By Lisa Donchak
Their base camp may be gone, but it’ll take more than bad weather and holiday cheer to get these protestors out of the trees.
The tree-sitters and a smattering of protesters had occupied the parking lot since Nov. 7, the day when violence erupted during a protest against UC Santa Cruz campus expansion.
The LRDP proposes many ways of expanding the campus, including adding two new colleges and about 5,100 students.
Below the platforms in the trees—which are connected by zip lines—a virtual city gradually sprung up in the month after the protest.
The city consisted of makeshift shelters and tents made out of fallen tree branches, along with a couple of wooden picnic tables and even art. The protesters also held informal gatherings dedicated to peaceful discussion.
But shortly after the end of Fall Quarter, protesters vacated the parking lot next to the Physical Sciences Building on Science Hill.
Five tree-sitters still remain in the trees above the lot, including Fred* who seemed to feel more comfort without the student-created “autonomous zone” beneath him. “It’s a lot more relaxing and peaceful,” he shouted down from a wooden platform.
On Indybay.org, Jennifer Charles, a spokesperson for the protesters, explained why the protestors decided to leave the site. “We will be celebrating [winter break] by taking a break from the space under the trees,” Charles wrote in a press release last quarter. “There will continue to be people in the trees and they will still need ongoing support, but we will not keep the 24/7 occupation going.”
Though campus ground crews came in to clean up the area on the morning of Dec. 17, the site is not yet clear of controversy.
Public Information Assistant Carolyn Lagattuta sent a campus-wide e-mail advising students of the dangers of the tree-sit site. “Wooden structures continue to pose a risk of injury to anyone below,” she wrote. “Pedestrians are advised to continue to avoid the site.”
In a separate e-mail, Lagattuta stated that the administration is “seeking a court order that would expressly prohibit named defendants and all other individuals from engaging in the types of activities that have occurred at the site.”
Despite the absence of the camp, Fred said he was still optimistic for the future of the protest. “We got a lot of support from the community over break,” he said.
Fred was in the trees when ground crews came to clean up the area, a process that he said was “pretty scary.” The cleanup took an hour or two and involved cherry pickers and bulldozers, Fred said.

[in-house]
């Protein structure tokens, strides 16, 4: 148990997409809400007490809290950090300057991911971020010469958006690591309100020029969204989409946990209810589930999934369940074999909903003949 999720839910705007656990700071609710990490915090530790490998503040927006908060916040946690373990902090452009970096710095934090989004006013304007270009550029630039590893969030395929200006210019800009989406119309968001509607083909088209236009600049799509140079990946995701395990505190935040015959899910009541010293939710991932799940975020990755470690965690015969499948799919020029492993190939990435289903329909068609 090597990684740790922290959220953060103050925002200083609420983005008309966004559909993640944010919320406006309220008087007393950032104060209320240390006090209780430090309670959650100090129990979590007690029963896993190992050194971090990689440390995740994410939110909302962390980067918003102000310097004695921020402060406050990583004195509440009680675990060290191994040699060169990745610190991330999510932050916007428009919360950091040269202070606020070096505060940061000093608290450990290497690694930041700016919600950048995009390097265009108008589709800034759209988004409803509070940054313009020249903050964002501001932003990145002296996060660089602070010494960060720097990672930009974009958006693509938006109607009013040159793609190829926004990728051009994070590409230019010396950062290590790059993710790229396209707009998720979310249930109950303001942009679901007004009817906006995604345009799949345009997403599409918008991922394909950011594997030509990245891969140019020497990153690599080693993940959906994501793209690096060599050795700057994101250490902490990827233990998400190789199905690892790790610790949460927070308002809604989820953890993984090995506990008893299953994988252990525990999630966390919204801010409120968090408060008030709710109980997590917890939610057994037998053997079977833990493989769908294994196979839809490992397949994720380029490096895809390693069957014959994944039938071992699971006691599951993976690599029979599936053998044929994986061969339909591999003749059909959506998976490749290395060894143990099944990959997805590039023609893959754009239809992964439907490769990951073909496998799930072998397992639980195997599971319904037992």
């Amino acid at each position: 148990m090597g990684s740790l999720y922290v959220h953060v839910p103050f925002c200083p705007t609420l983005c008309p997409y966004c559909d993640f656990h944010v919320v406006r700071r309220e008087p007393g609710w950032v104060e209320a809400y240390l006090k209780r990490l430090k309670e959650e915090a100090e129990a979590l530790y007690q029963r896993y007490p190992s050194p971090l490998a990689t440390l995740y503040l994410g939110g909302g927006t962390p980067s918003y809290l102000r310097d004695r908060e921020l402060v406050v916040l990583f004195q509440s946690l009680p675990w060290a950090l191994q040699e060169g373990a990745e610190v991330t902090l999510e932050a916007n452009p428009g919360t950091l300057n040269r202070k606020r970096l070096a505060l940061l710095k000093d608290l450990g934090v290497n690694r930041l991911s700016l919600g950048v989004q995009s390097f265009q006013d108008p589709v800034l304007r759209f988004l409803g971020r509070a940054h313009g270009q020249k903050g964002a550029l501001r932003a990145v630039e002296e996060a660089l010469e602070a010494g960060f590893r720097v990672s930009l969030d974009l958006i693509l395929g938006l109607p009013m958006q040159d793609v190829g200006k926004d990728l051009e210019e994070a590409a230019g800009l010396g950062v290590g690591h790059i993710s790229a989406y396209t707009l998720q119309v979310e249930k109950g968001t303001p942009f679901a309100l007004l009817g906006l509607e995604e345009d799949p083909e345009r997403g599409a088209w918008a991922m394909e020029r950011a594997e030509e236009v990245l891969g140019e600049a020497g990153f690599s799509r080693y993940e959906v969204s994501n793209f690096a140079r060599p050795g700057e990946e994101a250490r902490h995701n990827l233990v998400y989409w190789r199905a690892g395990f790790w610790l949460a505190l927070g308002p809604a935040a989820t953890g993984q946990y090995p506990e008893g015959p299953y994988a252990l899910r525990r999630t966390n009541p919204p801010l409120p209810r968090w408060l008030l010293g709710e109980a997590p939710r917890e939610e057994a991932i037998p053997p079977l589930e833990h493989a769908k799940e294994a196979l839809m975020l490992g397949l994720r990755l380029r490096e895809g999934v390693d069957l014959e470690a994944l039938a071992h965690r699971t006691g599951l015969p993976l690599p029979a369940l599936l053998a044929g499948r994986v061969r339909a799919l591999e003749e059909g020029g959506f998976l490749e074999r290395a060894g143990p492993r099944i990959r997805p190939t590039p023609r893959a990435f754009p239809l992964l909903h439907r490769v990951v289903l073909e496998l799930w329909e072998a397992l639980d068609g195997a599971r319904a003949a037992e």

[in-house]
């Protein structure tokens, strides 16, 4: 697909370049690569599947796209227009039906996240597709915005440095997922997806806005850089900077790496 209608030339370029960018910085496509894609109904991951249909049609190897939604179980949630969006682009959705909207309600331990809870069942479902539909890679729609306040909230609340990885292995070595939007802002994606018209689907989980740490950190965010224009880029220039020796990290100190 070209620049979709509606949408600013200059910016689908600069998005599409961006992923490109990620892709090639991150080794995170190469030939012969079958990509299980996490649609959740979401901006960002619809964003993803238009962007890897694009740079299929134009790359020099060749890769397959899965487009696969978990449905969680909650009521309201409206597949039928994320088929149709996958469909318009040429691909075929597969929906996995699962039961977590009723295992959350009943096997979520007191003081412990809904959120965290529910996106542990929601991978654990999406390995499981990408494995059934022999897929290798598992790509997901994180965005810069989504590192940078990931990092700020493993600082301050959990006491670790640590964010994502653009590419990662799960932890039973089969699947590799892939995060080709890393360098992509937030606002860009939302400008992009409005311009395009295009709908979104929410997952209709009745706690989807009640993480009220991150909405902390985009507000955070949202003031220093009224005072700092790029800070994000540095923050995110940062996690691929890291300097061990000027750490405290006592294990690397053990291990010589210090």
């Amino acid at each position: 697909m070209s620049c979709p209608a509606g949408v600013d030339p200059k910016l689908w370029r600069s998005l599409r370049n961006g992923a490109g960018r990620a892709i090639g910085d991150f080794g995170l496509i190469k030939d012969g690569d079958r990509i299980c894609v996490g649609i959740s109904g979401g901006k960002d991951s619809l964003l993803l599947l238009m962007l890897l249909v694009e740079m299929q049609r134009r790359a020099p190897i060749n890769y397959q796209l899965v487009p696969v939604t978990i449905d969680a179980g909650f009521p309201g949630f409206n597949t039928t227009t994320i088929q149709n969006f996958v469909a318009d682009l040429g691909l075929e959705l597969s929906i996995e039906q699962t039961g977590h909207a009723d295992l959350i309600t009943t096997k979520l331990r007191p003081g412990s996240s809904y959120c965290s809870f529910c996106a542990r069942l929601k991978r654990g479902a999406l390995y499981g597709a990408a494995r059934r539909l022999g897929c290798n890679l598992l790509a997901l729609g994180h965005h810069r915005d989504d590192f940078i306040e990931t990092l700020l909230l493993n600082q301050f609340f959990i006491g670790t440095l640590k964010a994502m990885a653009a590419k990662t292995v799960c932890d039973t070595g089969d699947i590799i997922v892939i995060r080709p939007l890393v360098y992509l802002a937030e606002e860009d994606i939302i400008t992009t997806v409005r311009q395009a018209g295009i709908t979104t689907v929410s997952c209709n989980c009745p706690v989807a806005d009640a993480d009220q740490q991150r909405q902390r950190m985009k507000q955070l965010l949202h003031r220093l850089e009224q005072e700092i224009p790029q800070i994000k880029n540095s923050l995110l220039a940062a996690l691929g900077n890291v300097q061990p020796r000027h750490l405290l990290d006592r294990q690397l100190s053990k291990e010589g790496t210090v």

According to campus spokesperson Jim Burns, cleanup was no easy task. “There was a lot of debris that had been collected on the site that was removed,” he said. “There had been a lot of things, like rocks, that had sort of been moved from one area of the campus to [the site].” Burns said that there was even some evidence of human waste on the site.
As of last week, the campus’ Public Information Office had not received any negative feedback about the cleanup, Burns added. “Why would people not want it to be cleaned up?”
But still, opinions on campus about the tree-sit vary widely. Some protest the LRDP and some support expansion, while others just protest the protesters.
Daniel Hansen, a UCSC graduate student in physics, is an administrator for the group “Science Hill Liberation Front” on the social networking website Facebook.com. The group favored an end to the Science Hill occupation from the start.
Hansen said he attended the Nov. 7 protest out of curiosity. “At first I thought I could be with [the protesters],” he said. “But eventually, I began to think that this was something I didn’t support at all. That’s why I left. It just started to be ridiculous.”
When he came back to the protest later that week, Hansen said, “They were no longer talking about the LRDP, they were talking about how to fight cops. They were talking about methods to fight cops.”
As for the cleanup, Hansen said that he wasn’t that surprised that those on the ground had left. “It was probably planned all along,” he said. “As much as a group like that has plans.”
With so many different perspectives, many are concerned about the lack of communication between those involved. Fred said that none of the tree-sitters he was sitting with had talked directly with the administration.
However, Burns said that the administration has engaged in “almost daily” communication with organizers on the site. Hansen, on the other hand, thinks that “The campus has a pretty solid position in ignoring [the protesters] completely.”
Despite their differences, everyone can certainly agree on one thing: the protest is not yet over.
After two months of close quarters, a weekend of ghastly weather and a few weeks campuse closure for winter break, the tree-sitters have stayed put. For the holidays, Fred said, “We just hung out with each other. Same thing we do every day.”
_Names have been changed to protect identity._